You’ll find a more complete trail description in this post.
The Powerline Trail is not paved, but is used quite a bit by both walkers and cyclists (many on fat bikes in winter). We use the Powerline Trail to get reach Quarry Lake. At the east end of Powerline Trail, there’s a locked gate that everyone goes around to transit through the unfinished Three Sisters golf course on their way to the Highline Trail or to connect to the far end of the Three Sisters Pathway. I spent several minutes one morning trying to compose photos that convey how this stand-alone gate cuts the landscape.
Off the Beaten Path
A few of my favourites from the winter of 2017/18 were taken on trails through the woods, many of them old coal mining roads, or otherwise off the beaten path.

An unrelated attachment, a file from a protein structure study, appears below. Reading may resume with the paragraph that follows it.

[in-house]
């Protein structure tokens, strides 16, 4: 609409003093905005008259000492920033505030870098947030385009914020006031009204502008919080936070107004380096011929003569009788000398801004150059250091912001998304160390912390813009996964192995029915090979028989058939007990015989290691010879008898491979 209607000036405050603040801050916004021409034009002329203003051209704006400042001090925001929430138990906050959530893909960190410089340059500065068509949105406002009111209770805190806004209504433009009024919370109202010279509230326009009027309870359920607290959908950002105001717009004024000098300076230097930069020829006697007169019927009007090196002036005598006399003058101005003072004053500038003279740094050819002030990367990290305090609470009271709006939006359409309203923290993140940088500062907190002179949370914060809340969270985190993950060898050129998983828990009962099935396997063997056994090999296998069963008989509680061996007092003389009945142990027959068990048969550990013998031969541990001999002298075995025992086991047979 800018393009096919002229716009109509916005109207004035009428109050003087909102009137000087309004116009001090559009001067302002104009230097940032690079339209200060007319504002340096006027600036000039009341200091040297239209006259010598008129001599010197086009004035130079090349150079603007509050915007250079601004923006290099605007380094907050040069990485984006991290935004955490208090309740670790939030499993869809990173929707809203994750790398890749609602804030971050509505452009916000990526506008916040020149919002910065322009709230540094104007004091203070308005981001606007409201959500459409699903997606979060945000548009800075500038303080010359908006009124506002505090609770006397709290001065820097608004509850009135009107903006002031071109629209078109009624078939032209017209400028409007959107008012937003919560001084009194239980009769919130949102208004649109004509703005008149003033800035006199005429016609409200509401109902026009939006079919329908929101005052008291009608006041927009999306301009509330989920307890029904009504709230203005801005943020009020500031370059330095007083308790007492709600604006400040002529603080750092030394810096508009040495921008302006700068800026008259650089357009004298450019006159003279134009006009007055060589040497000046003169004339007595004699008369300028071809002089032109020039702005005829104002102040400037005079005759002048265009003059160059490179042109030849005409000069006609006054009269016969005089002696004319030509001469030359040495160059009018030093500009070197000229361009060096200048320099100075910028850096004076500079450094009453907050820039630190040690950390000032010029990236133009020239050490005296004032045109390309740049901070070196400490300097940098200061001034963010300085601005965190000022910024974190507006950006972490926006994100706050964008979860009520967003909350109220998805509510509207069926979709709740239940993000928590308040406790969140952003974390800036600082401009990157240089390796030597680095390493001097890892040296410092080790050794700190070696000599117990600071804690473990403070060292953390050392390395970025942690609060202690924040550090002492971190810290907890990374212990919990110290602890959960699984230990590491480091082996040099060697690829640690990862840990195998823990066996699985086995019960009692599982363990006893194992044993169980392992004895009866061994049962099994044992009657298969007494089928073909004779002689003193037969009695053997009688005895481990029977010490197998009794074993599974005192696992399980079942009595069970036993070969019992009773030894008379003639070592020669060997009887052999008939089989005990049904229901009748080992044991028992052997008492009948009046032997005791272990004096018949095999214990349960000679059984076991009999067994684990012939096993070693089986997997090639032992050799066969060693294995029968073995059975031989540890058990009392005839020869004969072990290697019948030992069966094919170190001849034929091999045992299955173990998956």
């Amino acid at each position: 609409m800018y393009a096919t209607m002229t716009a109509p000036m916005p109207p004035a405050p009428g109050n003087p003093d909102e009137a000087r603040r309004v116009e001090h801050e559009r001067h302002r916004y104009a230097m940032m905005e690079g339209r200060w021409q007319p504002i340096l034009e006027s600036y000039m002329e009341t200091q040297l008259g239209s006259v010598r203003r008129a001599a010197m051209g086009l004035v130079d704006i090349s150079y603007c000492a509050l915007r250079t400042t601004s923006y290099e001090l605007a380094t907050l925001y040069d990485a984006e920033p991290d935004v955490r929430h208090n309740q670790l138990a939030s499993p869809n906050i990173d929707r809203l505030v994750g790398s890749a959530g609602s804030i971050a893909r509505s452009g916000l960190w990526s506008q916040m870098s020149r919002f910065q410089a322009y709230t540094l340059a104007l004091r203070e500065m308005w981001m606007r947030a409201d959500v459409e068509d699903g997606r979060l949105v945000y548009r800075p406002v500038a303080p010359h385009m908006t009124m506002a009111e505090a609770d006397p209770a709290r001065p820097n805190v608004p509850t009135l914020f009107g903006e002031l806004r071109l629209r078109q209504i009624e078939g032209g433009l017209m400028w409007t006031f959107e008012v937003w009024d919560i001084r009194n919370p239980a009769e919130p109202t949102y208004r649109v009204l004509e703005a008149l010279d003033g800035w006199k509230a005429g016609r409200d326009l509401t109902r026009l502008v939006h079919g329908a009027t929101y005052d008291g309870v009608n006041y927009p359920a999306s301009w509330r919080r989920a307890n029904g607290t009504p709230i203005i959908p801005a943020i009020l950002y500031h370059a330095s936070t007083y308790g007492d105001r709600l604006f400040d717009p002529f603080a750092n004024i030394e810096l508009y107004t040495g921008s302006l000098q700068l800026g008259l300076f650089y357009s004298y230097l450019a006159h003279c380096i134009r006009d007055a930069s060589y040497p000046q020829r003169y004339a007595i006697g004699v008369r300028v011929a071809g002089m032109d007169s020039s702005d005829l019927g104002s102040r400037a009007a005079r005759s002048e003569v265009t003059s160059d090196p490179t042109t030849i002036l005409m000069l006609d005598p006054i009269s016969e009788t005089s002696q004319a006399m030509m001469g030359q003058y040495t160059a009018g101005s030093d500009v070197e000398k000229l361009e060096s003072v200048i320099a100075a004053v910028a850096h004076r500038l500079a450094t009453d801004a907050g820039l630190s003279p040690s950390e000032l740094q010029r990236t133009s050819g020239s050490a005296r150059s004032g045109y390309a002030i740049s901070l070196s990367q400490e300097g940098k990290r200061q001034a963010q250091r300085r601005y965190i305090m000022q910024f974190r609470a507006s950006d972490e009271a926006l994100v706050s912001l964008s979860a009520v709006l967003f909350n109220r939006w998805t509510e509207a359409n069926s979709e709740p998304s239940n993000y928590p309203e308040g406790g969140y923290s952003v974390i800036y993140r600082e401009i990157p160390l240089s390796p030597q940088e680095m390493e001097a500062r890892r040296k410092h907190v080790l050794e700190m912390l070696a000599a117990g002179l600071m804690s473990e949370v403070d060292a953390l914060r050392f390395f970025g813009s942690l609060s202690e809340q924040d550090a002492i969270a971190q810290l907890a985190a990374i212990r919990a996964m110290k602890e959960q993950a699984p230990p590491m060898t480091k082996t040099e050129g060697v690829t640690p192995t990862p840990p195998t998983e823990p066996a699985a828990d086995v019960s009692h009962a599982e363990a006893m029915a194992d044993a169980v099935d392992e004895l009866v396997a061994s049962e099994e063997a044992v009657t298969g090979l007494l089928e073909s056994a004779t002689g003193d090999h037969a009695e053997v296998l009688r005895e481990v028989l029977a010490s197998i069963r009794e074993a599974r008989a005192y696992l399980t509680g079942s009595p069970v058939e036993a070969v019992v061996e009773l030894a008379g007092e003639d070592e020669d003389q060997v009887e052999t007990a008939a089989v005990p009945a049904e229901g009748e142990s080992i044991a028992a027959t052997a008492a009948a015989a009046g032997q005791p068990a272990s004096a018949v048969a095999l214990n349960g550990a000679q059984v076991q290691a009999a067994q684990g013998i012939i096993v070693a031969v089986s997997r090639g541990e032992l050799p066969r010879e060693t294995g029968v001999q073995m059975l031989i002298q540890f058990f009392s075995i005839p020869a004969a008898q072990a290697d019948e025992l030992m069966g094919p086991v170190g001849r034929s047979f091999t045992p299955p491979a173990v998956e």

One of the benefits of hiking familiar trails is that after a while, you start looking around for fresh ways to photograph familiar territory. The Bow Valley had a lot of snow cover for a long time this winter, so I explored photographing just snow, using shadow lines to hint at what’s hidden underneath.
In addition to the physical and mental wellness benefits, the challenge of trying to find something fresh in a familiar landscape gets me out on local paths over and over again. I’m interested to know what motivates you to get out to explore familiar trails and pathways over and over again. Or maybe you prefer the enticement of the unknown and new-to-you to get out and about. What’s your preference? Please let me know by leaving a comment.